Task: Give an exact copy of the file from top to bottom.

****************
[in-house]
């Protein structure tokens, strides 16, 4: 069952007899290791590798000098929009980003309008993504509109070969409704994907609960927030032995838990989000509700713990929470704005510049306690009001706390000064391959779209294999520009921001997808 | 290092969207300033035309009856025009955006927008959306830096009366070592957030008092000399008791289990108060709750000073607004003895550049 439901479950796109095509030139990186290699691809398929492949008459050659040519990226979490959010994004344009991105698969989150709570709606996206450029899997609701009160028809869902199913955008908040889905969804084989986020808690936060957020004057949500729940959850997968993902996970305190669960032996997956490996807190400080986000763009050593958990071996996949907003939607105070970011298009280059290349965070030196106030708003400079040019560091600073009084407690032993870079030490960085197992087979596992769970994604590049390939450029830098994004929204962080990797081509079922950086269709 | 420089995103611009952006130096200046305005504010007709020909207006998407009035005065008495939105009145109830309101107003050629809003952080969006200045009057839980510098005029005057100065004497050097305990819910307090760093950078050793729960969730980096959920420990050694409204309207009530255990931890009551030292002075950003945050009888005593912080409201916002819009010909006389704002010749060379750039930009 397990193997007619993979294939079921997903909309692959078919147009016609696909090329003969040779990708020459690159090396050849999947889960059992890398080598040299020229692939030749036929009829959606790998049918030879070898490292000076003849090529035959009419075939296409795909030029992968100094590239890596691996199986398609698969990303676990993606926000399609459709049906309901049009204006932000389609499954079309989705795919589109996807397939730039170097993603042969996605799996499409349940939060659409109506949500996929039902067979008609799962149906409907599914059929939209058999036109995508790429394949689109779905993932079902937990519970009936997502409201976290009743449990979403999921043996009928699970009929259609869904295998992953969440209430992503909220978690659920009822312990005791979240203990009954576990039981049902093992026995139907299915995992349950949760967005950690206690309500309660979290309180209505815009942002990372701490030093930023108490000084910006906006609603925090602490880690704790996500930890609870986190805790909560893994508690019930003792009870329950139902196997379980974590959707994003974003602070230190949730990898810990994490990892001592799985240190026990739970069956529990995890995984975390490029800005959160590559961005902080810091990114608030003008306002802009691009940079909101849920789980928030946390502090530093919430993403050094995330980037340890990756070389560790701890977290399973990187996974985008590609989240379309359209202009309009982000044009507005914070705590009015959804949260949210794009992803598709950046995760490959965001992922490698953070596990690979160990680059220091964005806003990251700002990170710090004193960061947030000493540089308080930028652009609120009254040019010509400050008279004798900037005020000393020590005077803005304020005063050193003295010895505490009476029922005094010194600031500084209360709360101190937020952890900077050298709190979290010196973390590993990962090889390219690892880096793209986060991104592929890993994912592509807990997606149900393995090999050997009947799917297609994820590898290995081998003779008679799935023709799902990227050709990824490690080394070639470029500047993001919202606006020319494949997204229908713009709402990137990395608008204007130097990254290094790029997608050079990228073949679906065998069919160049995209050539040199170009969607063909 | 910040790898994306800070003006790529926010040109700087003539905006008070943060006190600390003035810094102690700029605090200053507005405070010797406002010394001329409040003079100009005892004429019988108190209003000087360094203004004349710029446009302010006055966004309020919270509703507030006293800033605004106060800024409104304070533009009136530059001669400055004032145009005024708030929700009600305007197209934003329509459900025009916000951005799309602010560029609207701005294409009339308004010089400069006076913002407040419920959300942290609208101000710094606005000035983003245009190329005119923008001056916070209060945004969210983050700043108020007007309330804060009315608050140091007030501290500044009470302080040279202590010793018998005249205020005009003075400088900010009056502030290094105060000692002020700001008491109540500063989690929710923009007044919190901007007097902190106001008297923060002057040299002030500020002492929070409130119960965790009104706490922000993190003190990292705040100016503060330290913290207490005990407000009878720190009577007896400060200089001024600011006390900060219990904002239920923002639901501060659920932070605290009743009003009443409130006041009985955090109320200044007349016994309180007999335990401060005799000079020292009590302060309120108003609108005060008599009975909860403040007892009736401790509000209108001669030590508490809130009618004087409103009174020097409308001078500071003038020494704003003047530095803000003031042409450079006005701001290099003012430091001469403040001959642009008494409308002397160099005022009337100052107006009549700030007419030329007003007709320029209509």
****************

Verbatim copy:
[in-house]
């Protein structure tokens, strides 16, 4: 069952007899290791590798000098929009980003309008993504509109070969409704994907609960927030032995838990989000509700713990929470704005510049306690009001706390000064391959779209294999520009921001997808 | 290092969207300033035309009856025009955006927008959306830096009366070592957030008092000399008791289990108060709750000073607004003895550049 439901479950796109095509030139990186290699691809398929492949008459050659040519990226979490959010994004344009991105698969989150709570709606996206450029899997609701009160028809869902199913955008908040889905969804084989986020808690936060957020004057949500729940959850997968993902996970305190669960032996997956490996807190400080986000763009050593958990071996996949907003939607105070970011298009280059290349965070030196106030708003400079040019560091600073009084407690032993870079030490960085197992087979596992769970994604590049390939450029830098994004929204962080990797081509079922950086269709 | 420089995103611009952006130096200046305005504010007709020909207006998407009035005065008495939105009145109830309101107003050629809003952080969006200045009057839980510098005029005057100065004497050097305990819910307090760093950078050793729960969730980096959920420990050694409204309207009530255990931890009551030292002075950003945050009888005593912080409201916002819009010909006389704002010749060379750039930009 397990193997007619993979294939079921997903909309692959078919147009016609696909090329003969040779990708020459690159090396050849999947889960059992890398080598040299020229692939030749036929009829959606790998049918030879070898490292000076003849090529035959009419075939296409795909030029992968100094590239890596691996199986398609698969990303676990993606926000399609459709049906309901049009204006932000389609499954079309989705795919589109996807397939730039170097993603042969996605799996499409349940939060659409109506949500996929039902067979008609799962149906409907599914059929939209058999036109995508790429394949689109779905993932079902937990519970009936997502409201976290009743449990979403999921043996009928699970009929259609869904295998992953969440209430992503909220978690659920009822312990005791979240203990009954576990039981049902093992026995139907299915995992349950949760967005950690206690309500309660979290309180209505815009942002990372701490030093930023108490000084910006906006609603925090602490880690704790996500930890609870986190805790909560893994508690019930003792009870329950139902196997379980974590959707994003974003602070230190949730990898810990994490990892001592799985240190026990739970069956529990995890995984975390490029800005959160590559961005902080810091990114608030003008306002802009691009940079909101849920789980928030946390502090530093919430993403050094995330980037340890990756070389560790701890977290399973990187996974985008590609989240379309359209202009309009982000044009507005914070705590009015959804949260949210794009992803598709950046995760490959965001992922490698953070596990690979160990680059220091964005806003990251700002990170710090004193960061947030000493540089308080930028652009609120009254040019010509400050008279004798900037005020000393020590005077803005304020005063050193003295010895505490009476029922005094010194600031500084209360709360101190937020952890900077050298709190979290010196973390590993990962090889390219690892880096793209986060991104592929890993994912592509807990997606149900393995090999050997009947799917297609994820590898290995081998003779008679799935023709799902990227050709990824490690080394070639470029500047993001919202606006020319494949997204229908713009709402990137990395608008204007130097990254290094790029997608050079990228073949679906065998069919160049995209050539040199170009969607063909 | 910040790898994306800070003006790529926010040109700087003539905006008070943060006190600390003035810094102690700029605090200053507005405070010797406002010394001329409040003079100009005892004429019988108190209003000087360094203004004349710029446009302010006055966004309020919270509703507030006293800033605004106060800024409104304070533009009136530059001669400055004032145009005024708030929700009600305007197209934003329509459900025009916000951005799309602010560029609207701005294409009339308004010089400069006076913002407040419920959300942290609208101000710094606005000035983003245009190329005119923008001056916070209060945004969210983050700043108020007007309330804060009315608050140091007030501290500044009470302080040279202590010793018998005249205020005009003075400088900010009056502030290094105060000692002020700001008491109540500063989690929710923009007044919190901007007097902190106001008297923060002057040299002030500020002492929070409130119960965790009104706490922000993190003190990292705040100016503060330290913290207490005990407000009878720190009577007896400060200089001024600011006390900060219990904002239920923002639901501060659920932070605290009743009003009443409130006041009985955090109320200044007349016994309180007999335990401060005799000079020292009590302060309120108003609108005060008599009975909860403040007892009736401790509000209108001669030590508490809130009618004087409103009174020097409308001078500071003038020494704003003047530095803000003031042409450079006005701001290099003012430091001469403040001959642009008494409308002397160099005022009337100052107006009549700030007419030329007003007709320029209509």